Economic concerns always have a direct tie to logistics and the supply chain .

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Concerns over the state of the economy are front and center these days, to be sure.

From a supply chain perspective, that tale is not too difficult to tell, at the moment, given record-high gasoline (specifically diesel) prices, inflation at 40-year highs, a cooling off on the demand front, ongoing challenges related to exports, and looming concerns over inventory levels, too. Not to be overlooked, of course, are employment and staffing-related issues, too, which tell the story of many sectors, with companies of all sizes struggling to get the people they need in key positions.

It is fair to say that any one of these topics could merit a column of its own, no question. But, considering the fact that many people really did not even have a basic fundamental understanding of how supply chain and logistics worked, prior to the onset of the Covid-19 pandemic in March 2020, these topics, and others, are more likely to be viewed by most people with a supply chain- or logistics-focused lens than ever before.

It is true economic concerns are out there and ring true, regardless what type of industry stakeholder you may be: shipper, carrier, 3PL, forwarder, broker, consultant, or something else. How can they not, given the decent number of signals we are seeing on the current state of the economy?

What’s more, there are other issues, with a supply chain and logistics focus, that also weigh heavy on people not in the field, too, including: China’s economic reopening, which could bring about significant levels of angst and frustration, with U.S.-bound ports likely to bear the brunt of the impact, in the form of what could be elevated levels of port congestion, at a time when port throughout, to a point, has ostensibly improved, in recent months, as well as the ongoing port labor negotiations on the West Coast between the Pacific Maritime Association and the International Longshore and Warehouse Union, with their current contract set to expire at the end of the month and a less than rosy track record, in terms of getting a deal brokered on time, in recent years.

This is not meant to have a “doom and gloom” theme, to be honest. A lot of takes on the economy can be taken in different ways. For example, for all of the talk about waning demand, retail sales continue to show growth and many ports continue to point to import gains, driven by strong consumer spending. But, at the same time, there are signs of reduced consumer spending, and, in turn, demand, with people worried about high gas prices and inflation, and some major retailers concerned about bloated inventory levels and taking steps to get out in front of it however they can.

Then, there is also GDP. Ben Hackett, founder of maritime consultancy Hackett Associates, and author of the excellent Port Tracker report, which is co-produced with the National Retail Federation made the following observations about the current state of U.S. GDP in the most recent edition of the report: “U.S. gross domestic product shrank at an annualized rate of 1.5 percent during the first quarter, the first quarterly drop since the pandemic hit the economy in the second quarter of 2020. Despite that downturn, economists are projecting that GDP will grow for 2022 overall, although at less than half the 5.7 percent rate seen in 2021 and with a further slowdown in 2023. There is no consensus that there will be a recession this year or next, but the Federal Reserve needs to strike a careful balance as it tightens monetary policy to tackle high inflation.”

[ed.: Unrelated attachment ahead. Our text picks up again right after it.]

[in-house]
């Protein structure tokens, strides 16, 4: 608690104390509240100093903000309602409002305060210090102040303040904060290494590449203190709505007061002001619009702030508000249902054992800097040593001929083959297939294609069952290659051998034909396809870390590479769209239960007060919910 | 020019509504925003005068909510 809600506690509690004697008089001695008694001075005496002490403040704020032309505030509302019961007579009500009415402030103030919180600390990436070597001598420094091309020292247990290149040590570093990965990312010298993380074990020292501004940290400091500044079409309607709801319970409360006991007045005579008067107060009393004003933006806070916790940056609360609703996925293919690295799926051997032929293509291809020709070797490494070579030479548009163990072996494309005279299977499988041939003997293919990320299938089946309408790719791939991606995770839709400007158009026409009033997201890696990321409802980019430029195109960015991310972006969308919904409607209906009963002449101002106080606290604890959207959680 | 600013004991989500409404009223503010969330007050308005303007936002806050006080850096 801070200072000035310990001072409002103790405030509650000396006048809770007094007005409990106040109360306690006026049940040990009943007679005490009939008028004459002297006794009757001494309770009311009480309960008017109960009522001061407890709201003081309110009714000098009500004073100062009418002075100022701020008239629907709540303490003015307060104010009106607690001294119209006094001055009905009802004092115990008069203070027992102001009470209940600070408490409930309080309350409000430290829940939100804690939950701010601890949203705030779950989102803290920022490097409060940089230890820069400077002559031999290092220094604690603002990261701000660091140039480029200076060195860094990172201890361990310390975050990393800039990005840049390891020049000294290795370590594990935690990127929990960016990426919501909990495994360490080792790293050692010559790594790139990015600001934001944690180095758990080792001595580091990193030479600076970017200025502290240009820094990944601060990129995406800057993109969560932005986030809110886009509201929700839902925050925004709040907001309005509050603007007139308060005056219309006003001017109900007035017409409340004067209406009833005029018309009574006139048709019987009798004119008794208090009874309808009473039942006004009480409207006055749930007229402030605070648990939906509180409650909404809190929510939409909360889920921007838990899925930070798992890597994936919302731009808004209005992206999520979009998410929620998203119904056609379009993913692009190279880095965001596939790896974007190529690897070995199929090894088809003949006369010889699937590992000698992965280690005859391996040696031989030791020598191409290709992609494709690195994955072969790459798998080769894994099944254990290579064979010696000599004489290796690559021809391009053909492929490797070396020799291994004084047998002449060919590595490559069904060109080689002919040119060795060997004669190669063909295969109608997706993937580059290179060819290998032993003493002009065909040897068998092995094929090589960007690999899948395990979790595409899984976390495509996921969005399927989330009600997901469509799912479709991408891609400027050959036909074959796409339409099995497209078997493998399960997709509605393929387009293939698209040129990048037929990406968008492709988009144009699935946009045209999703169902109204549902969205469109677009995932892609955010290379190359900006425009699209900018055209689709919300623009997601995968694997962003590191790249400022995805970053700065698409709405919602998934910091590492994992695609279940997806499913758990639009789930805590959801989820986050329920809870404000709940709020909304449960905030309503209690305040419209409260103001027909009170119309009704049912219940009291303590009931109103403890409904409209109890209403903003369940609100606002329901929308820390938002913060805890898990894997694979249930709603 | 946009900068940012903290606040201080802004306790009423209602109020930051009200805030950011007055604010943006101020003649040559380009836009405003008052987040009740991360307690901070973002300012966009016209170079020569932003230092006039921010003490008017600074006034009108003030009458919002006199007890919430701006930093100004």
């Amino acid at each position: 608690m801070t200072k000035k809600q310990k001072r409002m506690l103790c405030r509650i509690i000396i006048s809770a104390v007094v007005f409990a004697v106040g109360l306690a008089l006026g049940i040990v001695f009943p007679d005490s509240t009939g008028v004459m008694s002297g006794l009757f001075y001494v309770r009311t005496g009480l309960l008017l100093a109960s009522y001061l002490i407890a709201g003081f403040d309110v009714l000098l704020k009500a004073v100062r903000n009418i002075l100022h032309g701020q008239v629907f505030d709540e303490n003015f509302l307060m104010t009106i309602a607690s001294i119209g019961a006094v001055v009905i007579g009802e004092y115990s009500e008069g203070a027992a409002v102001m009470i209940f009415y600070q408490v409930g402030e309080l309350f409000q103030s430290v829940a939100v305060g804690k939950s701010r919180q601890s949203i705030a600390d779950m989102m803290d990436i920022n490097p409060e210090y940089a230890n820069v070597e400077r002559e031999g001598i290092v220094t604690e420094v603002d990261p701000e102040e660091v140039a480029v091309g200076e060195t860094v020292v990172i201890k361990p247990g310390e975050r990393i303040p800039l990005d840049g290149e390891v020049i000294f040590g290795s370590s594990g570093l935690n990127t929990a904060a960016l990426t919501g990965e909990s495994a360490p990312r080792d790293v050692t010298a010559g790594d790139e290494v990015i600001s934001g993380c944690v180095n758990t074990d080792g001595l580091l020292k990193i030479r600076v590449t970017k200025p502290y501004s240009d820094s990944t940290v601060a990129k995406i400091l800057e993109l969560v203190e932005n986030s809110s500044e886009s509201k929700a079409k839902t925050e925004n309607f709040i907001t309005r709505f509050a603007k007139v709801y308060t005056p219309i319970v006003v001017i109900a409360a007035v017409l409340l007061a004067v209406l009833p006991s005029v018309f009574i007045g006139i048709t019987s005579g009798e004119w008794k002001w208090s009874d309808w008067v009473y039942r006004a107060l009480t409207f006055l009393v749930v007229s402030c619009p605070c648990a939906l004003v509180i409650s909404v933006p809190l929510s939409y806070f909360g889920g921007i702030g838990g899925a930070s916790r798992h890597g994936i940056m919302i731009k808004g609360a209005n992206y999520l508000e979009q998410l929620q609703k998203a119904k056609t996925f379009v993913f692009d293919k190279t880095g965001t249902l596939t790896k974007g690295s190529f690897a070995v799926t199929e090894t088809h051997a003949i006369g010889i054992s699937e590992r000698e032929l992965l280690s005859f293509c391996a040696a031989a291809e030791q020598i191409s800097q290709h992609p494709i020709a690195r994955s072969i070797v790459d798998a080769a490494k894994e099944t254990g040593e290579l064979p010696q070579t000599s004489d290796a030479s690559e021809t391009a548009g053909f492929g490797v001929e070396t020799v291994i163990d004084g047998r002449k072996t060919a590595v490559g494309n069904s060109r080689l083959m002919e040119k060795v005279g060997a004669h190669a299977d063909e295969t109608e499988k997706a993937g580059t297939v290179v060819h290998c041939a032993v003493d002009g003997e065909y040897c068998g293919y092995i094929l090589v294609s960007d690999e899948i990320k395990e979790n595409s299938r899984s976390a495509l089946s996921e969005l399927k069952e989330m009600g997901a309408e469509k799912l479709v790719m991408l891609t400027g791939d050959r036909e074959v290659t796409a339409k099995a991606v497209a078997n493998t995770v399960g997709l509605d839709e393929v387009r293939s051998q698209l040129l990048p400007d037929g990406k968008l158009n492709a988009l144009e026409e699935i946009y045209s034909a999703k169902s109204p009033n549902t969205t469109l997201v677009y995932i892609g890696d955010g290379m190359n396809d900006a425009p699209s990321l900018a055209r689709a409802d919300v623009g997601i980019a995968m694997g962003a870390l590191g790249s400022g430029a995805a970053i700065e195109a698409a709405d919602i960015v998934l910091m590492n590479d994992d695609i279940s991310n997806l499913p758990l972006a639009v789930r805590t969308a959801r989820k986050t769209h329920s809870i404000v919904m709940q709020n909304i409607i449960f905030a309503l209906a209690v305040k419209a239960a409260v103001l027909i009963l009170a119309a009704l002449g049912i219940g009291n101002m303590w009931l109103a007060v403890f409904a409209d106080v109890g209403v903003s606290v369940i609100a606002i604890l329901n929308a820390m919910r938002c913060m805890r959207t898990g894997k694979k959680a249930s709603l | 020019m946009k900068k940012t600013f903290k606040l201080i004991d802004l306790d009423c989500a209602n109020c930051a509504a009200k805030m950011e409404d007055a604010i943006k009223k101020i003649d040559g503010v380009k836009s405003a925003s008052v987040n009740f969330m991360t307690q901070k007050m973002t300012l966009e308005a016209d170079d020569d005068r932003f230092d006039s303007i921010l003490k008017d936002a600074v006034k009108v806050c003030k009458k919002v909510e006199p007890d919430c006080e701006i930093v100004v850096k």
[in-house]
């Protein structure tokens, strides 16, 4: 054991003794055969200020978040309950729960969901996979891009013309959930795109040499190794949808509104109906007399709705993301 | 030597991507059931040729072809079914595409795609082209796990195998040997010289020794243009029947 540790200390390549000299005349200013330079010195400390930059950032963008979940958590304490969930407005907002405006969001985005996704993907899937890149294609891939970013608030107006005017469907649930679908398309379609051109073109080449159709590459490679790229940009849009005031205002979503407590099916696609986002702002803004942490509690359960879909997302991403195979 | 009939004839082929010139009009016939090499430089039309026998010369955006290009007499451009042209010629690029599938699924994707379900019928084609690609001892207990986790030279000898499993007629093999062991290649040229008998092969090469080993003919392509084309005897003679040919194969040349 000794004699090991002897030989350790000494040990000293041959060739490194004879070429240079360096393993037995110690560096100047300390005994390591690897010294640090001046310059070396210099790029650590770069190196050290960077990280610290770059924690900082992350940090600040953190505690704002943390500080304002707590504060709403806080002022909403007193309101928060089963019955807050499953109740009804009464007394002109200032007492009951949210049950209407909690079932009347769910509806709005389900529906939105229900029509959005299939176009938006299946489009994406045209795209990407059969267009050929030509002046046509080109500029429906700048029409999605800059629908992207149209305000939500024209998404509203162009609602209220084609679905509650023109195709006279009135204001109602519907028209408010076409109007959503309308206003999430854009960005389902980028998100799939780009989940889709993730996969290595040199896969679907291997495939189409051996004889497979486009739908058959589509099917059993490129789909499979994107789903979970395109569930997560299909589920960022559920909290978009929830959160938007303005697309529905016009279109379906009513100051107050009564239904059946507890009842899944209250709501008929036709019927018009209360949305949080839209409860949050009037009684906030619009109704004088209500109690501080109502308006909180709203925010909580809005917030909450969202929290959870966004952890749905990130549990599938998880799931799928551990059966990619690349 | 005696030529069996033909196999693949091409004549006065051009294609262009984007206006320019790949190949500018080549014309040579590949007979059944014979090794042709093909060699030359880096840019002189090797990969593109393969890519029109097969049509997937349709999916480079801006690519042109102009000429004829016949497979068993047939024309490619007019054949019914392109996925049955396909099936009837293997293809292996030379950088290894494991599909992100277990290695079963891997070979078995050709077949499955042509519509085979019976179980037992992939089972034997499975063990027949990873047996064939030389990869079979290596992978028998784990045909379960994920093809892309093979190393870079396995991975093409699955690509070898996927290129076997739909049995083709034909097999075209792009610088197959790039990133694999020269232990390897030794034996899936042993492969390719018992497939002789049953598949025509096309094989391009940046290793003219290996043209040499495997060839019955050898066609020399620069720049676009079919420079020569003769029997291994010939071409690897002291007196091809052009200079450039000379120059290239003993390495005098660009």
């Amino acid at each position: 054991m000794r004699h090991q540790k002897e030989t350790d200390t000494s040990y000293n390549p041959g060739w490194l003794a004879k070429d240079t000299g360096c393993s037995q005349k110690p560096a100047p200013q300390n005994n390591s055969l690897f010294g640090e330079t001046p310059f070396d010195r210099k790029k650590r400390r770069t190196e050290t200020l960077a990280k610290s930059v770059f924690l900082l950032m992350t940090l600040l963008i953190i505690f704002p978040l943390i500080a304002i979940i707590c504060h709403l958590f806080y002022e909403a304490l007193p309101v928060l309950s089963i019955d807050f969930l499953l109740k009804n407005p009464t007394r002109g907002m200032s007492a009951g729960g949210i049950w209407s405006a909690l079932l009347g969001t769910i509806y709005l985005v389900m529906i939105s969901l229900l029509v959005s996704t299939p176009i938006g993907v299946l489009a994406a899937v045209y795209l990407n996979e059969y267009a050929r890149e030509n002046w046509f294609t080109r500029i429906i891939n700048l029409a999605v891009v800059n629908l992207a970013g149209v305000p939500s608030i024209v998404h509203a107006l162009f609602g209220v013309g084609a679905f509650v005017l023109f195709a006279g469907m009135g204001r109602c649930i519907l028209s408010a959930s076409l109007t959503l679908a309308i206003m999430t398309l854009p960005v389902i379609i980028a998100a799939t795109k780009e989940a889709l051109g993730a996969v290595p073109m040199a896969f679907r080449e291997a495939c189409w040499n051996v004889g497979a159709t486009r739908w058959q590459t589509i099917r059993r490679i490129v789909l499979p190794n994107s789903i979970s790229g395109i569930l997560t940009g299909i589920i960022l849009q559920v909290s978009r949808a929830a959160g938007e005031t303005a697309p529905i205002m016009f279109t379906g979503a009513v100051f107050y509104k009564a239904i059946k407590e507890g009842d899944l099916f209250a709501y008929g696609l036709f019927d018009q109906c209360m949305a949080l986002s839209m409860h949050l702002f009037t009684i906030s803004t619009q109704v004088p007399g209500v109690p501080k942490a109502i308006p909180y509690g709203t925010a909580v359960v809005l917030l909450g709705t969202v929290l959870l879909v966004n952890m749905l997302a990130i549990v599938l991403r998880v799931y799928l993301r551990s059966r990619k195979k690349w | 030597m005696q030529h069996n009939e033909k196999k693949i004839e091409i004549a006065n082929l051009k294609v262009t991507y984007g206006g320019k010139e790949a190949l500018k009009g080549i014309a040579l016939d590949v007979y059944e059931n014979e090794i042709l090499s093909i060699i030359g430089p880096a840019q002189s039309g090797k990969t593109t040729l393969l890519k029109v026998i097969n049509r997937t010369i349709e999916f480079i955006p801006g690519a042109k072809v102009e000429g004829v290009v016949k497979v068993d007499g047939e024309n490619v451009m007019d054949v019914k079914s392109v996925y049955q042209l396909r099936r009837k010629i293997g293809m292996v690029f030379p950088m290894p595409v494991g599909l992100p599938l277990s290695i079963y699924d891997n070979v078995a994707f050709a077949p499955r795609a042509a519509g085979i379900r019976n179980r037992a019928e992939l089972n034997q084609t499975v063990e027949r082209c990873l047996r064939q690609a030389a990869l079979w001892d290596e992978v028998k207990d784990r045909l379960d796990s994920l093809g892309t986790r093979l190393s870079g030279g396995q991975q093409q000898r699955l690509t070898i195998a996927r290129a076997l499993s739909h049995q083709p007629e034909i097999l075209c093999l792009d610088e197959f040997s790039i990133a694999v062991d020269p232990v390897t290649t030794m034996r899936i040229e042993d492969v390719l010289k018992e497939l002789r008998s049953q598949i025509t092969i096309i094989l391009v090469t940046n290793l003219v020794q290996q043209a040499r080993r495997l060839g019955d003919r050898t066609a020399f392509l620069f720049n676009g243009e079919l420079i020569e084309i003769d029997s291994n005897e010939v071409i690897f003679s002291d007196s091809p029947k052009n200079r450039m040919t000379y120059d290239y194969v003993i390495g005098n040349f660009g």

As always, Hackett takes a balanced and measured approach and puts it into broader perspective in an objective manner.

As for the aforementioned import outlook, Hackett explained that the impact of the economic slowdown on trade has yet to be felt as consumers are taking advantage of higher wages, increased employment and savings built up during the pandemic, all of which support strong demand for consumer goods.

“This is reflected in our current projections of a 2.6 percent growth rate for import container volumes for 2022, pushed mainly by a stronger East Coast,” he wrote in the report. “Much of the growth will be in the first half of this year, which is expected to be up nearly five percent compared with the same period last year. Importers continue to re-stock their warehouses in the continuing environment of delays caused by labor shortages in the supply chain.”

Hackett added that the early stages of a decline in import growth rates are likely expected over the second half of 2022, with the economy responding to anti- inflation policy measures taken by the Federal Reserve.

There are so many signals, indicators, signs, or whatever else you want to call them, regarding the economy out there that have so many of us on edge, wondering what is going to happen next. That is not meant in an alarmist sense; it is just that there are many things that need a watchful eye, of course. Covid happened and will be with us for a while, in terms of its aftereffects on the economy, no doubt. But, as we go forward, there are sure to be new challenges, which will likely bring new economic issues with a direct tie to supply chain and logistics. As has been the case since March 2020, be sure to expect the unexpected as the ride goes on.

About the Author

Jeff Berman, Group News Editor Jeff Berman is Group News Editor for Logistics Management, Modern Materials Handling, and Supply Chain Management Review. Jeff works and lives in Cape Elizabeth, Maine, where he covers all aspects of the supply chain, logistics, freight transportation, and materials handling sectors on a daily basis. Contact Jeff Berman